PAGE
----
According to Dr. Alfred Goldberg of the Harvard University School of Medicine, what cachexia boils down to is “a host response that’s evolved to fight fasting, injury, or disease.” We’ll look at this further when we discuss causes of cachexia, but Dr. Goldberg’s definition helps to explain the “involuntary” aspect of the disease. The body may be responding in a defensive manner—one that is detrimental to the patient.

Research defines cachexia as not being treatable with conventional malnutrition treatments. Therefore, it will require nontraditional treatments. Cachexinol uses next-generation liposome technology to help patients gain nutrition in a whole new, powerfully effective way.

What Are the Symptoms of Cachexia?

It is believed that cachexia is already underway before symptoms present. Which illustrates even further the necessity of informing patients and loved ones of their risk for cachexia. Symptoms include:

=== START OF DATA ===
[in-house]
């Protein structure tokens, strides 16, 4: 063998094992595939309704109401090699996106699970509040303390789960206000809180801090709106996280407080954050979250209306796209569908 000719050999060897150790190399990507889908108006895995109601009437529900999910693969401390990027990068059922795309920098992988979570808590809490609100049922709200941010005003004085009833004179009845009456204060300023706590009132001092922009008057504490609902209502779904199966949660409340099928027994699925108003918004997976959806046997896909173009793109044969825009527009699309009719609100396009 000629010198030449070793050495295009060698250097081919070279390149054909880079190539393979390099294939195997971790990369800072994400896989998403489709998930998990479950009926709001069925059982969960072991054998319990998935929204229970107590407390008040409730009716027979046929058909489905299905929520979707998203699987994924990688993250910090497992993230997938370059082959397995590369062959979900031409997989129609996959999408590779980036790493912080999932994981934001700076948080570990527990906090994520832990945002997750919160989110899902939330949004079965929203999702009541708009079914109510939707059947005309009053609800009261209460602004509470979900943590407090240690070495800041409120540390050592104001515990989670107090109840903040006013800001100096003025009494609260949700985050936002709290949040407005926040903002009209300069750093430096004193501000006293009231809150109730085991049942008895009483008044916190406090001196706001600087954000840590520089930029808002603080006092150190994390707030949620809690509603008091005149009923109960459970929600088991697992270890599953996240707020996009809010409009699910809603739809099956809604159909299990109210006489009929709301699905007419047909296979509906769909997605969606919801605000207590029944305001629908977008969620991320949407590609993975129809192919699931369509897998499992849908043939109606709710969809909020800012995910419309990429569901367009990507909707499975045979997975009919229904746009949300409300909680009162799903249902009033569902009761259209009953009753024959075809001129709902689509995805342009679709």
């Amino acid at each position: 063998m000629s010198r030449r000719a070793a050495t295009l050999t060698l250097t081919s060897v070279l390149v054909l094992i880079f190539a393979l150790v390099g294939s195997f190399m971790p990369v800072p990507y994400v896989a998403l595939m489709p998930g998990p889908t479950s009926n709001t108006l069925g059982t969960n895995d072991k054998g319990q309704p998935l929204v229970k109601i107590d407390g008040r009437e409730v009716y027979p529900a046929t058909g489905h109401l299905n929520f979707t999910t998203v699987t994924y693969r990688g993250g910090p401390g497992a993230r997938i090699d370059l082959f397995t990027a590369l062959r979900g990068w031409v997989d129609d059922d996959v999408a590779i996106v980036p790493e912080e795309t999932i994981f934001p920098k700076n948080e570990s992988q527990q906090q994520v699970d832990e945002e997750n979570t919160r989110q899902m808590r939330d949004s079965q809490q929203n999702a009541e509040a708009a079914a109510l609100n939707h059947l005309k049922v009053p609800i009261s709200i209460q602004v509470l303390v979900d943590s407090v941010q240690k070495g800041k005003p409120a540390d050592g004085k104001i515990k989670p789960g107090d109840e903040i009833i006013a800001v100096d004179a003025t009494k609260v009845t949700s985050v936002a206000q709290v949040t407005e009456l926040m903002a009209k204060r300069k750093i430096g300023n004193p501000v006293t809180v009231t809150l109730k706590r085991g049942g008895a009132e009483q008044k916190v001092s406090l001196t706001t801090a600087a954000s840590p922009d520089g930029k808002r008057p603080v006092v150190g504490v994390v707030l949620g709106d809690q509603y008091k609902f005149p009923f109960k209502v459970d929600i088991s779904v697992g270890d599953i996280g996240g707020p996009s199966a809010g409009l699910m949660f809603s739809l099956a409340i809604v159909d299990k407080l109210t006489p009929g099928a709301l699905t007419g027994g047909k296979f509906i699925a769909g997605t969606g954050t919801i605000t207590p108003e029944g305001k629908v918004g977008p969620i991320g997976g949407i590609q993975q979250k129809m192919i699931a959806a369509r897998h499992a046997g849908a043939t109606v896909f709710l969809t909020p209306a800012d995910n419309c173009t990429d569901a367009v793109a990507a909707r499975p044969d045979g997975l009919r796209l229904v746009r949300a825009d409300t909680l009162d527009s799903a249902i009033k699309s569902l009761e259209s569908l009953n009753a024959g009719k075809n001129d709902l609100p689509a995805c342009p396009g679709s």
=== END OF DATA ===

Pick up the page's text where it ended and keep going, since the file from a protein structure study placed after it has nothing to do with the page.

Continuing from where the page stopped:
• Involuntary, unintentional weight loss
  • Skeletal muscle wasting
  • Anorexia/Loss of appetite
  • Lowered quality of life
  • Low levels of protein
  • High levels of inflammation
  • Reduced functional ability
  • Swelling or edema

In one cancer cachexia study, symptoms also included fatigue, anemia, abnormal metabolism, and poor tolerance to treatment.

How Is Cachexia Diagnosed?

In 2008, several scientists and clinicians came together in Washington, D.C. to form an agreed upon working definition of cachexia. During that conference, they came up with these diagnostic criteria for cachexia:

  1. Presence of a chronic disease;